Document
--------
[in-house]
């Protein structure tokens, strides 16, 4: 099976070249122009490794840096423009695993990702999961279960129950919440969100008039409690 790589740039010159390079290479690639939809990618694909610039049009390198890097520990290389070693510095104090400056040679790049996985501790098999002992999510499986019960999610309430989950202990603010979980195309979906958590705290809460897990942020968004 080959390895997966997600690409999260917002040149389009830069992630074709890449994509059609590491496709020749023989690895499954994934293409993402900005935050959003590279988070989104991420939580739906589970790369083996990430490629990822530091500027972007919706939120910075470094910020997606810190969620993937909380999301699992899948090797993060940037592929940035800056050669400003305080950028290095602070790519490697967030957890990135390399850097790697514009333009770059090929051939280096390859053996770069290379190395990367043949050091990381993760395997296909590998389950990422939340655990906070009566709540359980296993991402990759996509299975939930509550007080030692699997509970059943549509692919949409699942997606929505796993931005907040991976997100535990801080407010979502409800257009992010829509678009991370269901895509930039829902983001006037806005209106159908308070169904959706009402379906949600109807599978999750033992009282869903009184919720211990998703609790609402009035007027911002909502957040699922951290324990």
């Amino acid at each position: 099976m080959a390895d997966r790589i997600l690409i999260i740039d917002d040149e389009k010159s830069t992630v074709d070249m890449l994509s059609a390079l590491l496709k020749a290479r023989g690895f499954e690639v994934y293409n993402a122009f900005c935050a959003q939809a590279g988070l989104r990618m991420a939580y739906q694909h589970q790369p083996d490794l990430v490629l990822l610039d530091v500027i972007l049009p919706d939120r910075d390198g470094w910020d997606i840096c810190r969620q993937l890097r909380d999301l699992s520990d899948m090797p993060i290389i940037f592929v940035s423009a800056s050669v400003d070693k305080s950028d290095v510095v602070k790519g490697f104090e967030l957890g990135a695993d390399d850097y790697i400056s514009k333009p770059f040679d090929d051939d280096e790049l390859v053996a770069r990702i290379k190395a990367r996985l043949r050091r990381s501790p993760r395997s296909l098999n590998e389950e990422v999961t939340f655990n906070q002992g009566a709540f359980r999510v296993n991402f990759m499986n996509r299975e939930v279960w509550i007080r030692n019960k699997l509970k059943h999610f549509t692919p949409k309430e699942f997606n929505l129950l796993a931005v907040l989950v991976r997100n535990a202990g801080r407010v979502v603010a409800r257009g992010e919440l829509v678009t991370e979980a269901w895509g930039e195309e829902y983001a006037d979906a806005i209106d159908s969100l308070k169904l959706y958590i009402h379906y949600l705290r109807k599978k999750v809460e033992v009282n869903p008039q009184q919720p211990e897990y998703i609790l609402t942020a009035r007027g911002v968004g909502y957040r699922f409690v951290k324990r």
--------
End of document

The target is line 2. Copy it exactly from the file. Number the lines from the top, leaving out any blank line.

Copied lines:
């Protein structure tokens, strides 16, 4: 099976070249122009490794840096423009695993990702999961279960129950919440969100008039409690 790589740039010159390079290479690639939809990618694909610039049009390198890097520990290389070693510095104090400056040679790049996985501790098999002992999510499986019960999610309430989950202990603010979980195309979906958590705290809460897990942020968004 080959390895997966997600690409999260917002040149389009830069992630074709890449994509059609590491496709020749023989690895499954994934293409993402900005935050959003590279988070989104991420939580739906589970790369083996990430490629990822530091500027972007919706939120910075470094910020997606810190969620993937909380999301699992899948090797993060940037592929940035800056050669400003305080950028290095602070790519490697967030957890990135390399850097790697514009333009770059090929051939280096390859053996770069290379190395990367043949050091990381993760395997296909590998389950990422939340655990906070009566709540359980296993991402990759996509299975939930509550007080030692699997509970059943549509692919949409699942997606929505796993931005907040991976997100535990801080407010979502409800257009992010829509678009991370269901895509930039829902983001006037806005209106159908308070169904959706009402379906949600109807599978999750033992009282869903009184919720211990998703609790609402009035007027911002909502957040699922951290324990």